A hue test can be a maddening exercise. Arranging colors into a perfect gradient sounds easy enough, until you’re staring at two teals that you swear are exactly the same. The glee of bragging rights goes out the window as you’re faced with the limits of your own perception.
But Specimen–a new, free-to-play iPhone game by Sal Randazzo, Erica Gorochow and Charlie Whitney–makes these color tests fun. Its premise sounds easy enough: Vibrant amebas float around in a black petri dish, a color pops up in the background, and you need to tap the matching ameba. Where things get tricky is that a timer is ticking. And so you don’t just need to match the right colors; you need to do it quickly. Suddenly, that Do I cut the teal wire or the teal wire? moment of angst has an expiration date. You’re forced into a decision and…wrong! Luckily, you can always play again.
As designer Erica Gorochow tells me via email, the game originally started as something akin to a diagnostic test with a timer. She knew that if she put a color in the middle of a screen, framed it in black, and wrapped that in a color, your eyes would begin to play tricks on you. From there, the test began to evolve into a bonafide game. She looked up the etymology of the word “color,” and eventually came across the words “sample” and then “specimen.” Specimen became an inspiring theme. And that theme wasn’t just a unique way to skin or brand the game. It began to actually inform the player experience.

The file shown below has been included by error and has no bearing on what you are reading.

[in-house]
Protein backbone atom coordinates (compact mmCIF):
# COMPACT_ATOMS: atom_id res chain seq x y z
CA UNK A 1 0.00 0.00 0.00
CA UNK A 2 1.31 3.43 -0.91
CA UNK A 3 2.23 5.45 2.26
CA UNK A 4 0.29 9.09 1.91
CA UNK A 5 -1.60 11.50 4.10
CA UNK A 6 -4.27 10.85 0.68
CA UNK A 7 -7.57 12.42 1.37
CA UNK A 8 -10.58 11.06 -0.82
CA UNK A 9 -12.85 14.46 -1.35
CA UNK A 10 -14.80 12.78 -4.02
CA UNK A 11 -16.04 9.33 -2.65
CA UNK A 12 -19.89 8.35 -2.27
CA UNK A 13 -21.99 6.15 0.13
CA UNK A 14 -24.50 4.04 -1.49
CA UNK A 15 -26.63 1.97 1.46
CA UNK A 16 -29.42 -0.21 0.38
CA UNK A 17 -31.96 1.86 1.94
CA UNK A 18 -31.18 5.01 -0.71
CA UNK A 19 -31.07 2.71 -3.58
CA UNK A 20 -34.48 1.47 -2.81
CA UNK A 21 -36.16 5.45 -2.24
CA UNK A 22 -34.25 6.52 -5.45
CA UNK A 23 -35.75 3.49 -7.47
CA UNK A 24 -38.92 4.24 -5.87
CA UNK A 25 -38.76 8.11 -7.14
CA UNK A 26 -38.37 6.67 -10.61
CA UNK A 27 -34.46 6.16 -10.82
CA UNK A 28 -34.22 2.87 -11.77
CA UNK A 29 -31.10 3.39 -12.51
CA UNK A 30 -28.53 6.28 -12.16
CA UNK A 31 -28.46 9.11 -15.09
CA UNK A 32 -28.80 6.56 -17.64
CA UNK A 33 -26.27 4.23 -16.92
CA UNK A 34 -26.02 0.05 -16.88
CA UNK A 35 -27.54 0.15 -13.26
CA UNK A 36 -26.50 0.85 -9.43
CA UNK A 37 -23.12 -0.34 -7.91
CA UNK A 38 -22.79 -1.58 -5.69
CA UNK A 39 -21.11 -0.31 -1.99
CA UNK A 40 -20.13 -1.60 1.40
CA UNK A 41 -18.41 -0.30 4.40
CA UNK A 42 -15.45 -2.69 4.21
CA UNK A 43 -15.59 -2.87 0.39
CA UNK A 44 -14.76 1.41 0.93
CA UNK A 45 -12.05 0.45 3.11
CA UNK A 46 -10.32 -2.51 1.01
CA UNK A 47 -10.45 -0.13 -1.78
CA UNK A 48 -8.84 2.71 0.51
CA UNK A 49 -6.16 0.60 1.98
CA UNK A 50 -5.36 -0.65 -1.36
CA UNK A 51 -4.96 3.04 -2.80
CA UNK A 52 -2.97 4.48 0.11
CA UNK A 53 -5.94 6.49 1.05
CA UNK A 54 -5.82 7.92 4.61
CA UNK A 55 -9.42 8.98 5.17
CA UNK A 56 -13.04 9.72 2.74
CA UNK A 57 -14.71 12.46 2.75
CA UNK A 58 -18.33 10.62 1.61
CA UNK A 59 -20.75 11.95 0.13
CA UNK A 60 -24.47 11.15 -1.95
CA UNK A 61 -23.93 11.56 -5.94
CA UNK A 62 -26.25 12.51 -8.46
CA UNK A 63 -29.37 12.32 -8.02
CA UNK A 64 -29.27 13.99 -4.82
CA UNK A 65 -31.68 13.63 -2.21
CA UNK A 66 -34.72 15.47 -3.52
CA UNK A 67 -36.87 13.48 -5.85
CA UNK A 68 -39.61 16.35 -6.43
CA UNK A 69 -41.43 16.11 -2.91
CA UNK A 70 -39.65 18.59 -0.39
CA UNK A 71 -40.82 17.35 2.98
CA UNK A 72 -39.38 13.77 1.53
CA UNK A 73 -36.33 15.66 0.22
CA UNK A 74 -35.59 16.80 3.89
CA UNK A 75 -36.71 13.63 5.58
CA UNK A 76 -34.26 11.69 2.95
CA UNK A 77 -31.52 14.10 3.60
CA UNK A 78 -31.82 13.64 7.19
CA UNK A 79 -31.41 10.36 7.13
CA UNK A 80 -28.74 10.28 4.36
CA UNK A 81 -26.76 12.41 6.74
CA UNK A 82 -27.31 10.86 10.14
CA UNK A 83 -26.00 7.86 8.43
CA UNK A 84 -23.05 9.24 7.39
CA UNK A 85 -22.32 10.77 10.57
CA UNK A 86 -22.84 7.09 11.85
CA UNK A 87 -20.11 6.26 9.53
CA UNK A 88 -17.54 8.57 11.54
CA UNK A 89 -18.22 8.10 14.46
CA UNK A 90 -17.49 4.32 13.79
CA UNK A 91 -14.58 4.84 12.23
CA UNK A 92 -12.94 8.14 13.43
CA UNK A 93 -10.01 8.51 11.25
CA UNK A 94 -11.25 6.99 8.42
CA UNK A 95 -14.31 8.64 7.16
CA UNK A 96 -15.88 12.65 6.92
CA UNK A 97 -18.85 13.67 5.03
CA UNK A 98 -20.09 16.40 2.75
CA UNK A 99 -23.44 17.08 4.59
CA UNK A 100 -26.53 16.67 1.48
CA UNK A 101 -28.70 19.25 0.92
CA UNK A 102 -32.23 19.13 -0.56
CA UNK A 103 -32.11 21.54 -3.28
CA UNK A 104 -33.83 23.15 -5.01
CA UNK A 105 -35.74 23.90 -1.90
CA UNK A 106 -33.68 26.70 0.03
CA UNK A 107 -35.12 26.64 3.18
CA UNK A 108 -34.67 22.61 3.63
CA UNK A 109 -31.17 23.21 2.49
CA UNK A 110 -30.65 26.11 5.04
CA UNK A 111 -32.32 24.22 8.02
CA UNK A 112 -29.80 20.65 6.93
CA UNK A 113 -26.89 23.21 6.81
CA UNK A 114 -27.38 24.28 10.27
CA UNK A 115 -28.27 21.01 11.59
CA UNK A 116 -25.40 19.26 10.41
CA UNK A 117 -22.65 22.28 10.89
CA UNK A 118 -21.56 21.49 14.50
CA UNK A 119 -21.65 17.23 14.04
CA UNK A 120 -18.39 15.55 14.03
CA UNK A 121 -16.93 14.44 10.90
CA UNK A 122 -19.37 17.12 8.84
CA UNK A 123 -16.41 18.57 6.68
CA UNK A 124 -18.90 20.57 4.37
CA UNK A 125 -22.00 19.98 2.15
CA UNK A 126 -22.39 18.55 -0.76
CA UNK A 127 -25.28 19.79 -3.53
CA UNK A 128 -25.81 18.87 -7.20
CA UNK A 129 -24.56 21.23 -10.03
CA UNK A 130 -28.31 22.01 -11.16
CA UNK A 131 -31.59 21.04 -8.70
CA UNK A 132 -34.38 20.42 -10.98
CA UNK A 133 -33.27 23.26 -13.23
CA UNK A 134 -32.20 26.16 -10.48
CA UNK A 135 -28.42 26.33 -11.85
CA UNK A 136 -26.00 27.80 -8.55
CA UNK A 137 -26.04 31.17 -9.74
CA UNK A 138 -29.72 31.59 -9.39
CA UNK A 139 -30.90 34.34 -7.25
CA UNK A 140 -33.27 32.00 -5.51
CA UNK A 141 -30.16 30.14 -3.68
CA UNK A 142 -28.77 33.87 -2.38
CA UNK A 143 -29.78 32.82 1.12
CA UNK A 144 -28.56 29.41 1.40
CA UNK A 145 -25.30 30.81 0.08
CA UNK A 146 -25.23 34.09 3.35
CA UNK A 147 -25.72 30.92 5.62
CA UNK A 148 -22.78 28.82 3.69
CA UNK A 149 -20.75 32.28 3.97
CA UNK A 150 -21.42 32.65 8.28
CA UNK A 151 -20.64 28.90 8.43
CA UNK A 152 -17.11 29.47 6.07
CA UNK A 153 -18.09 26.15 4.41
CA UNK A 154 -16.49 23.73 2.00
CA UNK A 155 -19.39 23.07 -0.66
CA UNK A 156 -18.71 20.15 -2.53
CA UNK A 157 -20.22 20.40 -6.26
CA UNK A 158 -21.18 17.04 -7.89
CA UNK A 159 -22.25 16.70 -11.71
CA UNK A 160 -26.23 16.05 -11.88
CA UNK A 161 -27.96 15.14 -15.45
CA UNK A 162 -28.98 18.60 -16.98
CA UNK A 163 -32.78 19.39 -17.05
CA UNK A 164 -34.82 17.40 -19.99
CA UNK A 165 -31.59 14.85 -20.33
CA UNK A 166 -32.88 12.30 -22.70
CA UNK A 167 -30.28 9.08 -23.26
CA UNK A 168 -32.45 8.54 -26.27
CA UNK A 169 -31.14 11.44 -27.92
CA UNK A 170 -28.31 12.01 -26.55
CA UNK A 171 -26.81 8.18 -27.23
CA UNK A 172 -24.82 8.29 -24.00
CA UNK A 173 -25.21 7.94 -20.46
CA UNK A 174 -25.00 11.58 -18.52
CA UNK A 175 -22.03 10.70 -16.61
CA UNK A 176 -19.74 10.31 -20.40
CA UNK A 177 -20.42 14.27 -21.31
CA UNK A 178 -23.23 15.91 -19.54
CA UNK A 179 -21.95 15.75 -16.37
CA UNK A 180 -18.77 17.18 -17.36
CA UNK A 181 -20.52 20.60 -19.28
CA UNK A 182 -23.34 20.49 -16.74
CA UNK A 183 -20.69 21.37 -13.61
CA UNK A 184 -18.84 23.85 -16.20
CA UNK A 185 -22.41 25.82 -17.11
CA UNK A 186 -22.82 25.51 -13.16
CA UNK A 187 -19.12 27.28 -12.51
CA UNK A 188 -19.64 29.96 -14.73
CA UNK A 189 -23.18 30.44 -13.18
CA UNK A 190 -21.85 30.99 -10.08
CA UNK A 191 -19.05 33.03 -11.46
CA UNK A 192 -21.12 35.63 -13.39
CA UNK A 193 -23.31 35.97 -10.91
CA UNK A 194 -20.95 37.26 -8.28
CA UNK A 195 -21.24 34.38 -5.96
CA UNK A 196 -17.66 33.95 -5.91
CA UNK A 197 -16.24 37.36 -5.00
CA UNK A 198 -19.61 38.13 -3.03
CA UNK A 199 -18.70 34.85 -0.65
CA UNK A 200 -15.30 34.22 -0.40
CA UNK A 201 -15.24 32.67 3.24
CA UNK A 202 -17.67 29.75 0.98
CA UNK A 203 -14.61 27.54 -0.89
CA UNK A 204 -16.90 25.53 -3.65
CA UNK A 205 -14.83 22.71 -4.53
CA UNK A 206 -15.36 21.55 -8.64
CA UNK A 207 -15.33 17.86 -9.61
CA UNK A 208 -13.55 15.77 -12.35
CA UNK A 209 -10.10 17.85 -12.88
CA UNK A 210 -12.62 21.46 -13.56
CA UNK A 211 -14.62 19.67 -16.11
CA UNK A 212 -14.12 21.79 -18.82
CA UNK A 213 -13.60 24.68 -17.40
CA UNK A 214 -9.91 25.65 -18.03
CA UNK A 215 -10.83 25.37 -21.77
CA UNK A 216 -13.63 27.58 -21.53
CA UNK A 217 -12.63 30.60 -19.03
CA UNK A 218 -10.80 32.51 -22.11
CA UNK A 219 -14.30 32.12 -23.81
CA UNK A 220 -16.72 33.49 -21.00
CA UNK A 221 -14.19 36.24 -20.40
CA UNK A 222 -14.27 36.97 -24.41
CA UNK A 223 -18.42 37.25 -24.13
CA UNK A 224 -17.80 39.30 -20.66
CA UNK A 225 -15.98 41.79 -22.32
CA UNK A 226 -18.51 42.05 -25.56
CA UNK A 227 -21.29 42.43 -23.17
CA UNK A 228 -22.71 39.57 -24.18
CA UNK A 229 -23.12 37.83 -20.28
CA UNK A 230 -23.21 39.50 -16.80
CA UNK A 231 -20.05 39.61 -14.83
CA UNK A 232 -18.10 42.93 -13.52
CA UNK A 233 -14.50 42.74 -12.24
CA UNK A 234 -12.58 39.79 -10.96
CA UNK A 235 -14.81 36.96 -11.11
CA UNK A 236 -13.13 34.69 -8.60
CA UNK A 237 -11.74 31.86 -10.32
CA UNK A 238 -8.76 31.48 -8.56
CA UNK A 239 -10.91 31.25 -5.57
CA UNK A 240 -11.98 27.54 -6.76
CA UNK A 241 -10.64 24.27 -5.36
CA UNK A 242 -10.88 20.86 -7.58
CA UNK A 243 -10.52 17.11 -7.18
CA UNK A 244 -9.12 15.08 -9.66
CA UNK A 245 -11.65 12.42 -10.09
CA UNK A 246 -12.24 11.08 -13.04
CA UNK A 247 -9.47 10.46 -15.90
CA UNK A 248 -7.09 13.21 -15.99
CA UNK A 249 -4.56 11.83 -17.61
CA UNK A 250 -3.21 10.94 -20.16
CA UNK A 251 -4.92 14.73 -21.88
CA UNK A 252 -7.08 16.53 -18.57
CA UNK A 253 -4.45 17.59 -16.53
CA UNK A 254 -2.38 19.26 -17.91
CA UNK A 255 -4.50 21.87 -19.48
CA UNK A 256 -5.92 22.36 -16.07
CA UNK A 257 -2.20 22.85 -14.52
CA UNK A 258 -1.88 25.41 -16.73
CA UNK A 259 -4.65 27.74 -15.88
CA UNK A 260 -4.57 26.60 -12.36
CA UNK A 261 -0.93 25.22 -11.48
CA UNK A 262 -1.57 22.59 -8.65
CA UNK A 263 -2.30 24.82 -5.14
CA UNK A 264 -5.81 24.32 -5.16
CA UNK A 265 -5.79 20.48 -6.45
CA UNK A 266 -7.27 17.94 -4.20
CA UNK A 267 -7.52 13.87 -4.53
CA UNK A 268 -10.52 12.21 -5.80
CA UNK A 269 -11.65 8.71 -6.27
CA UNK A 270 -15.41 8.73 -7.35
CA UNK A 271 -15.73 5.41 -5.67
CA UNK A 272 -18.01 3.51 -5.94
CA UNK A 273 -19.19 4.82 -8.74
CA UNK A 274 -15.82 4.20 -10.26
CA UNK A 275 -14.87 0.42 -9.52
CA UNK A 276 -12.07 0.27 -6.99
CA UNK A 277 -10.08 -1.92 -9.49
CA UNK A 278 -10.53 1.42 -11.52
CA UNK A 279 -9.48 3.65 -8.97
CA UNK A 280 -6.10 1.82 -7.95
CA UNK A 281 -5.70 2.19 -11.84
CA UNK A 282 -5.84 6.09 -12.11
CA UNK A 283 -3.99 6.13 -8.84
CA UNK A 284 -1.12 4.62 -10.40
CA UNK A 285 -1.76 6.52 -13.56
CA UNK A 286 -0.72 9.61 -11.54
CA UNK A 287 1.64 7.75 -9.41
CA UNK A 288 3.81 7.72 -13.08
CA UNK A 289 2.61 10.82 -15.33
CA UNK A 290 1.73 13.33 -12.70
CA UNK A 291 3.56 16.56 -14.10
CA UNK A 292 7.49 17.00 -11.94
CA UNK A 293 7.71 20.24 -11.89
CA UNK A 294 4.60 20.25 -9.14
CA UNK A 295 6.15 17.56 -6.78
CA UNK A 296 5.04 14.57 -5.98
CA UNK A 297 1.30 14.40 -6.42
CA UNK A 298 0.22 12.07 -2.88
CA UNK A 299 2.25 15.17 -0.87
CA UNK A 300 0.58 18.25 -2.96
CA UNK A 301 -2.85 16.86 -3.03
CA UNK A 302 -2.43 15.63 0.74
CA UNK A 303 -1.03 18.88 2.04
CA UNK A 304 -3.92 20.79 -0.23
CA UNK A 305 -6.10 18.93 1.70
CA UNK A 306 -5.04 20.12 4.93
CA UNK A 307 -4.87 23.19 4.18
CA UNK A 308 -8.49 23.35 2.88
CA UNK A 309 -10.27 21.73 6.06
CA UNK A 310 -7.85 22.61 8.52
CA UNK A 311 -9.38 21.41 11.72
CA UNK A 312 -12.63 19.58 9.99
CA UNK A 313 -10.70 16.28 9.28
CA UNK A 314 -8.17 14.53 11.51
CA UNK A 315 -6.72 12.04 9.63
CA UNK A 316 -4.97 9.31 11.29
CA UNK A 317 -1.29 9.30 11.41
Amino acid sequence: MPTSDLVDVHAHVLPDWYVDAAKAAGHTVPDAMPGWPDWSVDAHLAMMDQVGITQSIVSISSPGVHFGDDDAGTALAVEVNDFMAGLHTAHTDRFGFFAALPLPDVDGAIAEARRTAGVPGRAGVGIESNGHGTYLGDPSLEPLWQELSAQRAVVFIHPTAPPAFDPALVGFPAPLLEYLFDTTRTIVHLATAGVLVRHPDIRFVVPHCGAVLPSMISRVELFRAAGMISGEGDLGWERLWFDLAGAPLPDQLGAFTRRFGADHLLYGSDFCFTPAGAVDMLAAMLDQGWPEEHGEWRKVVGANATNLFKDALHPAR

“Inside the petri dish, the animation of the Specimens is slow and plasmic–almost calming by contrast to the clock that forces your finger to tap,“ Gorochow writes. Getting that ameba animation just right took iteration after iteration, but Gorochow believes the payoff was key to the game experience. “I like that the Specimens feel alive but somehow unaware. I think that behavior keeps the game positive and hopefully edges you away from frustration.
Playing Specimen, I know what she means. I feel a tightness in my chest that’s at constant odds with this almost meditative set of animations on screen. The game is telling me, “just relax your mind” and “YOU MUST TAP NOW!” at the same time–and this cognitive dissonance is, yes, fun.
But some of the game’s most clever design goes completely unseen. While Specimen features a standard evolution of levels with more and more difficulty, those levels will never play the same twice. Under the hood, the team has built a system that randomizes the amebas’ hue, saturation, and value within predefined parameters.
“We found there was a human perceptual limit that we had to guard for, but I’d say in later levels we get pretty close to that line,” Gorochow writes. Indeed, I’m pretty good at your standard hue test, but I found myself getting caught around stage 3 of 6, so I can only imagine what the later levels have in store for me.
Specimen is out for iOS now, and it’s free-to-play. (It does feature a system to buy credits, but you don’t seem to need them.)